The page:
Robust autonomous spacecraft navigation and environment characterization
- Challenging new space missions and the increasing number of satellites both necessitate more autonomous spacecraft operations. Autonomy is often required when a satellite must react quickly such as when operating in proximity to another spacecraft or a small celestial body. Autonomy can also significantly reduce mission costs by limiting the use of human operators and ground-based resources. For deep space missions, autonomy is especially beneficial due to light time delay and limited facilities for tracking and communicating with distant spacecraft. However, autonomous operations require algorithms that are robust enough to operate dependably without human oversight and that are computationally efficient enough for onboard execution. Onboard computational resources are typically limited, especially for small spacecraft. To enable more autonomous operations in Earth orbit and deep space, new algorithms are developed in this dissertation to significantly increase the robustness and computational efficiency of spacecraft navigation and celestial body shape reconstruction. The proposed algorithms are then leveraged in the preliminary design of a novel multi-spacecraft mission concept to autonomously characterize an asteroid, including its gravity field, 3D shape, and rotational motion. Each contribution is validated numerically and compared to the state of the art. Some of the individual algorithms have also been validated through hardware in the loop simulation. The first contribution of this dissertation is new analytical process noise covariance models. The process noise covariance captures dynamics modeling deficiencies. Realistic modeling of this covariance is essential for accurate and reliable navigation through Kalman filtering, and it improves satellite conjunction analysis. In particular, analytical process noise models are desirable due to their computational efficiency. State noise compensation (SNC) is a common approach to process noise covariance modeling for spacecraft states that treats the process noise as zero-mean Gaussian white noise unmodeled accelerations. In order to address the lack of analytical SNC models in the literature, this work derives new analytical SNC process noise covariance models for absolute and relative spacecraft states parameterized using both Cartesian coordinates and orbital elements. The proposed process noise models can be accurately applied to closed orbits of arbitrary eccentricity and are guaranteed to produce a positive semi-definite process noise covariance, which is required for direct integration in a Kalman filter. These SNC models are then leveraged in the development of new algorithms to accurately estimate the process noise covariance of spacecraft states online in a Kalman filter for robust navigation. Although there are many state of the art process noise models, it may not be possible to accurately tune the model parameters if the dynamical environment is poorly known a priori, which is typical for small body missions. Furthermore, any a priori model tuning is invalidated when the process noise statistics change, which can occur due to changing space weather and spacecraft properties, a transition to a different orbit, or contingencies like a malfunctioning thruster. Alternatively, the process noise covariance can be estimated online through adaptive filtering techniques. This work takes a novel approach to adaptive filtering by fusing SNC with covariance matching adaptive filtering. The resulting algorithm is called adaptive SNC (ASNC). This framework is extended to unmodeled accelerations that are correlated in time, yielding another new algorithm called adaptive dynamic model compensation (ADMC). In contrast to many current adaptive filtering algorithms, ASNC and ADMC are well suited for onboard orbit determination because they are computationally efficient and do not rely on restrictive assumptions such as that of a linear time invariant system. Furthermore, the new techniques take into account the underlying spacecraft dynamics, easily incorporate a priori knowledge of the process noise, extrapolate over irregular measurement intervals, and guarantee a positive semi-definite process noise covariance without reliance on ad hoc methods. Next, a novel technique called exploiting triangular structure (ETS) is developed that can significantly reduce the computation time of an unscented Kalman filter (UKF) with no loss of accuracy. Although the more commonly used extended Kalman filter is more computationally efficient than the UKF, there is increased interest in the UKF for space applications because it more accurately captures the effects of system nonlinearities. The proposed ETS technique decreases UKF computation time by exploiting the lower triangular structure of the matrix square root to reduce dynamics and measurement model computations. This contribution facilitates onboard use of the UKF to improve estimation accuracy and robustness. Subsequently, a new approach is developed to reconstruct a 3D spherical harmonic shape model of a celestial body from a set of surface point position estimates. For deep space missions, a shape model of the target body is essential for both mission operations and science objectives. Although stereo-photoclinometry is commonly used to construct shape models of celestial bodies, it is not well suited to autonomous operations because it requires significant computational resources and human oversight. Moreover, the standard least squares approach used in literature to estimate a spherical harmonic shape model from a 3D point cloud often over fits the data, resulting in large, false protrusions in the reconstructed shape. In order to prevent over fitting and increase shape reconstruction accuracy, this work estimates the spherical harmonic shape coefficients through a regularized weighted least squares optimization. The novel regularization incorporates a priori empirical knowledge of the shape characteristics of celestial bodies. Techniques are also derived to compute the error covariance of the estimated shape coefficients, validate the shape reconstruction, update the shape coefficient estimates sequentially as more data become available, and perform ray tracing. Finally, the proposed algorithms are utilized to enable the preliminary design of a new autonomous mission concept for asteroid characterization called Autonomous Nanosatellite Swarming (ANS). There is considerable interest in asteroids as evidenced by many completed and ongoing missions. However, these missions heavily rely on human oversight and Earth-based resources such as the NASA Deep Space Network. Such an approach is not sustainable in the long term due to cost and oversubscribed Earth-based resources. In contrast, ANS comprises multiple small spacecraft that operate autonomously after a brief ground in the loop initialization. While in closed orbits about the target asteroid, the satellites record visible-light images of the body as well as intersatellite radio-frequency (RF) pseudorange and Doppler measurements. The images and RF measurements are fused in a novel algorithmic pipeline to simultaneously estimate the spacecraft states and relative clock offsets as well as the asteroid gravity field, 3D shape, and rotational motion. This pipeline includes a UKF, which is made significantly more computationally efficient and robust through the new ETS and ASNC techniques. Furthermore, the shape modeling contributions of this dissertation considerably improve the robustness and accuracy of the asteroid 3D shape reconstruction. Numerical simulations including the most relevant sources of uncertainty demonstrate that ANS provides accurate navigation and asteroid characterization without any a priori shape model and using only low size, weight, power, and cost avionics. Thus, ANS has the potential to increase the number of future asteroid missions by reducing mission operation costs and alleviating the burden on ground-based resources.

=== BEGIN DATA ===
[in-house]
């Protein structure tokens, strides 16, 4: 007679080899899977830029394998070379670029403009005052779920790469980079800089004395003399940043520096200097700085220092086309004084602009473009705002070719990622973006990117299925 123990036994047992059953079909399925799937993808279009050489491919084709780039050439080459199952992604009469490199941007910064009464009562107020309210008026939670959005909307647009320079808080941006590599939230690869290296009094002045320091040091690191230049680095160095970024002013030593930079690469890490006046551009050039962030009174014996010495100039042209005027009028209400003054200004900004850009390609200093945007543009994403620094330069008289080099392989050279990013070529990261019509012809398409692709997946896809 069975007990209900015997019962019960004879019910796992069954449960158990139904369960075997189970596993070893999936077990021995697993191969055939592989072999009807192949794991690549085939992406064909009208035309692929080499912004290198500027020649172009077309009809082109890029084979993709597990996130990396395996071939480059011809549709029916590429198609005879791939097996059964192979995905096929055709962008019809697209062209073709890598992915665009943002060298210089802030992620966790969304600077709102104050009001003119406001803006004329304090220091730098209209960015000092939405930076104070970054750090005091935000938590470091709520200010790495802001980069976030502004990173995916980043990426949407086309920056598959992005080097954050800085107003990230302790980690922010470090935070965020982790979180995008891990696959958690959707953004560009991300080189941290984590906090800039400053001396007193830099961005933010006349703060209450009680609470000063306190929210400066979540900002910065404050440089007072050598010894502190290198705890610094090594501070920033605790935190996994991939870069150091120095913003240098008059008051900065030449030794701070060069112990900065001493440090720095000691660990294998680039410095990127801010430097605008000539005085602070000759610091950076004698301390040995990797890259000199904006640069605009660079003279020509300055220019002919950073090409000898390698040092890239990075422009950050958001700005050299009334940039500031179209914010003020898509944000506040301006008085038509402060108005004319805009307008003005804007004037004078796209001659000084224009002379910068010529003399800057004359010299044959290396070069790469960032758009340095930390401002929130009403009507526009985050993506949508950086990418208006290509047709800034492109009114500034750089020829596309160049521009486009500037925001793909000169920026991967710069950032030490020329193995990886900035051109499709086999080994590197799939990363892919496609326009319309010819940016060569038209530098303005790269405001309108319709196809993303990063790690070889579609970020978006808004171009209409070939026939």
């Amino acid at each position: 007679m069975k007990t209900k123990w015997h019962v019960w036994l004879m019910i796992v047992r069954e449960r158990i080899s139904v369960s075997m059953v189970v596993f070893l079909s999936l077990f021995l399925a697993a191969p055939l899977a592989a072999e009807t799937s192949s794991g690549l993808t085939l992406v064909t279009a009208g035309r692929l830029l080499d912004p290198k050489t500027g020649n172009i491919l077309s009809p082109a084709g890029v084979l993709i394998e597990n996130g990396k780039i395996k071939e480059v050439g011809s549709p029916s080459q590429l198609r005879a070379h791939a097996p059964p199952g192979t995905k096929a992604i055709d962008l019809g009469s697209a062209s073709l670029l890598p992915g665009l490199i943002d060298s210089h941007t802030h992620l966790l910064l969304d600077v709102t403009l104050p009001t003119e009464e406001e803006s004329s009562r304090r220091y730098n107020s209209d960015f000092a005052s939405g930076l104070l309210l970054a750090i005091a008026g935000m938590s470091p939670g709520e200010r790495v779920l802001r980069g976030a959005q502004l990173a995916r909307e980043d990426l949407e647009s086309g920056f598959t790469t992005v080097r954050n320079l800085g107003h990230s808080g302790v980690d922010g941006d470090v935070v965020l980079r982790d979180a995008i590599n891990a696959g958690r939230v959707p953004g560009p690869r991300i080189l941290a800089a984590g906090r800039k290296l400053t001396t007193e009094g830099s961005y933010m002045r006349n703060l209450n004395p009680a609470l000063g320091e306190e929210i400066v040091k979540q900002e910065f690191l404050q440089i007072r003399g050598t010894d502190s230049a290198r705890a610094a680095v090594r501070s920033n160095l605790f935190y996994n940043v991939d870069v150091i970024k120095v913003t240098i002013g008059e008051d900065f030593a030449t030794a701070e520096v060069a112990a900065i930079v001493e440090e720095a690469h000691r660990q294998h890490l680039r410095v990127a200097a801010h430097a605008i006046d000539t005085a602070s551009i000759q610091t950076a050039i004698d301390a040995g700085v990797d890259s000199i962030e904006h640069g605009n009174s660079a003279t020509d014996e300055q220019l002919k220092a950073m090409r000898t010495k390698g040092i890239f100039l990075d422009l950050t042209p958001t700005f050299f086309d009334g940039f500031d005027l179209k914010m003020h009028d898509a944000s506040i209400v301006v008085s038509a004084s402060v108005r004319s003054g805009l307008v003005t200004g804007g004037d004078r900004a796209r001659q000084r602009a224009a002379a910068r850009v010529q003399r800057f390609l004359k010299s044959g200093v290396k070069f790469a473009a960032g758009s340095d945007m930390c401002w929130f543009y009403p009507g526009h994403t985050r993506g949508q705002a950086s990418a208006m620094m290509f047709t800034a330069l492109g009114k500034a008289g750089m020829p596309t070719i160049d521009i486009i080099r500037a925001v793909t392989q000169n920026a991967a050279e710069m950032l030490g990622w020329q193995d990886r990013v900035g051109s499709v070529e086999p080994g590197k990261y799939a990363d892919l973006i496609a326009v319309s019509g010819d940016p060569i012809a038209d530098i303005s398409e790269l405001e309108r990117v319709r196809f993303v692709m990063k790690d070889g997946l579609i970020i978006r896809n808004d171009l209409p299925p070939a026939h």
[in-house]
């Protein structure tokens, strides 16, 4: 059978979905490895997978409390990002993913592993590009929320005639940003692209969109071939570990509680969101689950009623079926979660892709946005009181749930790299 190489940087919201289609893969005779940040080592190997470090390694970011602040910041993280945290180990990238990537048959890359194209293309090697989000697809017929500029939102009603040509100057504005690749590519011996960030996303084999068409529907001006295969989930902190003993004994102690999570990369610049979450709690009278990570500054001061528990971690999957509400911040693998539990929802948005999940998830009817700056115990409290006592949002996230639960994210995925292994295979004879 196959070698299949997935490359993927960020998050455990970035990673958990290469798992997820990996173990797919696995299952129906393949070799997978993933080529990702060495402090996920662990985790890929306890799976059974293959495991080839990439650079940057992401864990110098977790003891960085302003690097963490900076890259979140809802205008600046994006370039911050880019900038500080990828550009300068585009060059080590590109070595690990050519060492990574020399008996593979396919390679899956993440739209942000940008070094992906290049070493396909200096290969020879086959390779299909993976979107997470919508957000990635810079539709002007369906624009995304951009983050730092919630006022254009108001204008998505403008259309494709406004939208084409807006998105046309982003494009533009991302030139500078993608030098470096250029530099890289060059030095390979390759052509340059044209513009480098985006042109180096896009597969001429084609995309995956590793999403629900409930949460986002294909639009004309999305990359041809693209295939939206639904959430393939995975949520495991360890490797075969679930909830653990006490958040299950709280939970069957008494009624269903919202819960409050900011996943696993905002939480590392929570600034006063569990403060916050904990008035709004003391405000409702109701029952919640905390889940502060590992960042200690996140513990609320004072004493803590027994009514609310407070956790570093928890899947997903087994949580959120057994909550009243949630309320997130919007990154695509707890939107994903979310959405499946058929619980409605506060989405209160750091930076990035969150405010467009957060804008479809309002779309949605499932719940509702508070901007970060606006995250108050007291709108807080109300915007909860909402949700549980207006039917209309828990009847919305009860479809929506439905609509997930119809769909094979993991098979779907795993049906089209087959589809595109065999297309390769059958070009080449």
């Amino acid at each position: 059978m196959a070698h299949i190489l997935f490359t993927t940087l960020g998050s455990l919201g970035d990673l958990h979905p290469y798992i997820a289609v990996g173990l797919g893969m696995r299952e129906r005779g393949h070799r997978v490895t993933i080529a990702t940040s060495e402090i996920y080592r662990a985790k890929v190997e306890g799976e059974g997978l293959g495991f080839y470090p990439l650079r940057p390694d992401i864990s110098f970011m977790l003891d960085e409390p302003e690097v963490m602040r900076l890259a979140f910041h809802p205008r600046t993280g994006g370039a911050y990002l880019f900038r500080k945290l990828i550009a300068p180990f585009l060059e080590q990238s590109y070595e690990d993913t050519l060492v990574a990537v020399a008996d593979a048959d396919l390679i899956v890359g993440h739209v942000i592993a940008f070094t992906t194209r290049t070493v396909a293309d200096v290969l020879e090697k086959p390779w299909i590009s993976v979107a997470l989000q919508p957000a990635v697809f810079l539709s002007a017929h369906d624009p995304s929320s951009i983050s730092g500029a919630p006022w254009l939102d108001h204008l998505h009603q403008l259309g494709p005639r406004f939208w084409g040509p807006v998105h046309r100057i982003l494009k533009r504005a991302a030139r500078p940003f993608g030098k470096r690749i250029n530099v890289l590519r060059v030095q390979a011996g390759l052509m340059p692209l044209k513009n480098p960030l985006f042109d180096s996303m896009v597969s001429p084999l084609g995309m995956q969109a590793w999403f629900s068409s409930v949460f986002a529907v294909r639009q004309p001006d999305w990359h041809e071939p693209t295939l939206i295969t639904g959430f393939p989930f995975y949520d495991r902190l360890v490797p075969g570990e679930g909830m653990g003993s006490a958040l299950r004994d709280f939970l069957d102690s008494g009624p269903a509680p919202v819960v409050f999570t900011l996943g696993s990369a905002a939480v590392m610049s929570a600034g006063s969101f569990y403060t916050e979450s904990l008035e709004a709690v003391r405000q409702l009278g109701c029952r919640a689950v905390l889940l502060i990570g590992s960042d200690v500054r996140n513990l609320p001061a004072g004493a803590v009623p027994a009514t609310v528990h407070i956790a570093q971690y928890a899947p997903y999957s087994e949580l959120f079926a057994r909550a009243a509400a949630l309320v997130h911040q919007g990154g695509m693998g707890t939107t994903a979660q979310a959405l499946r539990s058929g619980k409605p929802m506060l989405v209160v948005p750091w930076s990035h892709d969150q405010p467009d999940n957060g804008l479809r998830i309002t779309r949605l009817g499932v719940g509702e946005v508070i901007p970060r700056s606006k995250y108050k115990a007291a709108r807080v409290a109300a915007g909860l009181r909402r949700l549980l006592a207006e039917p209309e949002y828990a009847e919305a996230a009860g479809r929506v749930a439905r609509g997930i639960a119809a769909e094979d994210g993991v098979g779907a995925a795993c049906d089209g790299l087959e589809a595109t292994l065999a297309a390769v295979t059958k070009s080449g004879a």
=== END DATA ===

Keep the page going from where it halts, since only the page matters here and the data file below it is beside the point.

|Type of resource
|electronic resource; remote; computer; online resource
|1 online resource.
|Rock, Stephen M
|Degree committee member
|Rock, Stephen M
|Degree committee member
|Stanford University, Department of Aeronautics and Astronautics
|Statement of responsibility
|Submitted to the Department of Aeronautics and Astronautics.
|Thesis Ph.D. Stanford University 2022.
- © 2022 by Nathan Stacey
- This work is licensed under a Creative Commons Attribution Non Commercial 3.0 Unported license (CC BY-NC).